Former CBDA President Coaracy Nunes is subject of a new fraud investigation for decisions made during his tenure as the leader of Brazilian aquatic sports. Nunes was first removed as the President of the Brazilian Confederation of Aquatic Sports (CBDA) in October of 2016 and later fined $20,000 for inappropriate use of CBDA funds. Now, it is alleged that Nunes and others purposely exaggerated the cost of athletes’ travel and lodging in order to “justify a surplus demand for public resources.”
Central to the investigation are the travel itineraries of Brazilian Olympic gold medalist and world record holder Cesar Cielo. The Federal Public Prosecutor’s Office (MPF) cites a trip Cielo took from Belo Horizonte (Brazil) to Lyon (France) for a competition. Instead of flying directly, or as directly as possible with fewest layovers, the MPF notes that Cielo was subjected to making six different flights, including stopping in Rio and Paris, for a total cost of 17,674.26 Brazilian Reales. However, according to the MPF, the journey from Belo Horizonte to Lyon ought to have only cost between 3.4 thousand and 5.5 thousand Brazlian Reales. Expenditures such as these were used to justify a larger allotment of public funds.
While the MPF notes the inappropriate nature of such schedules, it does not, however, bring up this peculiarly unscrupulous practice in its federal case against the CBDA. Rather, the MPF has directed its focus on the relationship the CBDA had with a tourism and travel agency known as Roxy, which was hired to book athlete and team travel and lodging for major competition.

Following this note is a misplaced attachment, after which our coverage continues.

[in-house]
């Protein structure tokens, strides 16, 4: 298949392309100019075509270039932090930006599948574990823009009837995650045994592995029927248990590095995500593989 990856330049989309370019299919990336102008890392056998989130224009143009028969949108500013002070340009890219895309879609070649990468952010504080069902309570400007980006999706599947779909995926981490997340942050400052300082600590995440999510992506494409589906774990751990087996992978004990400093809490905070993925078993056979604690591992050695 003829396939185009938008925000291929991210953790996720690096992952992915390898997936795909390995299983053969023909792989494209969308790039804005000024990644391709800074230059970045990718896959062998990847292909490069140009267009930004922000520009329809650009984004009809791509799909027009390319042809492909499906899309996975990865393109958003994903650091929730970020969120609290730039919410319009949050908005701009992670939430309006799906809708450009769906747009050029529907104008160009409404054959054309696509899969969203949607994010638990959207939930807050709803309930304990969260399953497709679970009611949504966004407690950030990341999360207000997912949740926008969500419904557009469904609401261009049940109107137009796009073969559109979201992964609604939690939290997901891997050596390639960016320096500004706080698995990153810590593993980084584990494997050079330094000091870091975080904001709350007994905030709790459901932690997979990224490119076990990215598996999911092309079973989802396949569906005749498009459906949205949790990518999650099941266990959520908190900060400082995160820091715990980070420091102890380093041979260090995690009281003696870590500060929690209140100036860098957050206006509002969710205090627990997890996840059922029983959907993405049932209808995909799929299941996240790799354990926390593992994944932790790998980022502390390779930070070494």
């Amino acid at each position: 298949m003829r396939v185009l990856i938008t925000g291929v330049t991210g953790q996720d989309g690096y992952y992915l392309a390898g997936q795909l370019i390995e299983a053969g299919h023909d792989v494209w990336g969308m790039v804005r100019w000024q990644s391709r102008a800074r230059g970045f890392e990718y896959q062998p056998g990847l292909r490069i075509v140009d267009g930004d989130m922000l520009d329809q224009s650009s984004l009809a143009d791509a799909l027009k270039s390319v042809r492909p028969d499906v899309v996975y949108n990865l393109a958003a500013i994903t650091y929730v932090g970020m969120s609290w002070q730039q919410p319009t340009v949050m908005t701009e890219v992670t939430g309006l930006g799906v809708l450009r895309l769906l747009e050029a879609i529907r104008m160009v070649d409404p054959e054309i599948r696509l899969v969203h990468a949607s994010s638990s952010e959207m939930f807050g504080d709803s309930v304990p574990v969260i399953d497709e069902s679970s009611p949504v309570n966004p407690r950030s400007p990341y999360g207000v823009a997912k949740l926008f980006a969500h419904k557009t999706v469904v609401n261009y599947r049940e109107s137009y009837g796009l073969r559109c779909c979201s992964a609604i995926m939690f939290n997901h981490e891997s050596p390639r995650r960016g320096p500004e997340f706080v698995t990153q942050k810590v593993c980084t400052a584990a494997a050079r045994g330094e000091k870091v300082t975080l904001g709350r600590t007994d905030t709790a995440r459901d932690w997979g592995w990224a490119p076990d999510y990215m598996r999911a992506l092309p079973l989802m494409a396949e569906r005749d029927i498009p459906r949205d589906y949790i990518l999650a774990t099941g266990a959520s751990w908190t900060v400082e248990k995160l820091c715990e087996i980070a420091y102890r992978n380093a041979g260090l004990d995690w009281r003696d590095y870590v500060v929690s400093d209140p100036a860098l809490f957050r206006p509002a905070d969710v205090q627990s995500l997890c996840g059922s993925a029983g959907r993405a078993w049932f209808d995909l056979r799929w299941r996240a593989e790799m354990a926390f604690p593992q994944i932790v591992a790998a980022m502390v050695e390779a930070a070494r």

Aside from inflating transportation costs to receive a larger budget, it is alleged that the CBDA did not hire Roxy through a legitimate bidding process, and instead only invited other agencies to bid so as to appear consistent with the standards expected of an agency that is run with public tax dollars.
Though Nunes is chief among those being charged in the investigation, three other former CBDA officials are also named: Ricardo de Moura, former managing director; Ricardo Cabral, former water polo coordinator; and Sérgio Lins Alvarenga, former financial director. Additionally, two non-CBDA businessmen are named in the investigation: Michael Wernie, a former managing partner at Roxy, and Flávio Correa, managing partner of F2 Viagens e Turismo Ltda., one of the ghost agencies involved in fraudulent bid process to hire Roxy. It is alleged that over the last five years Roxy received upwards of 23 million Brazilian Reales from the CBDA.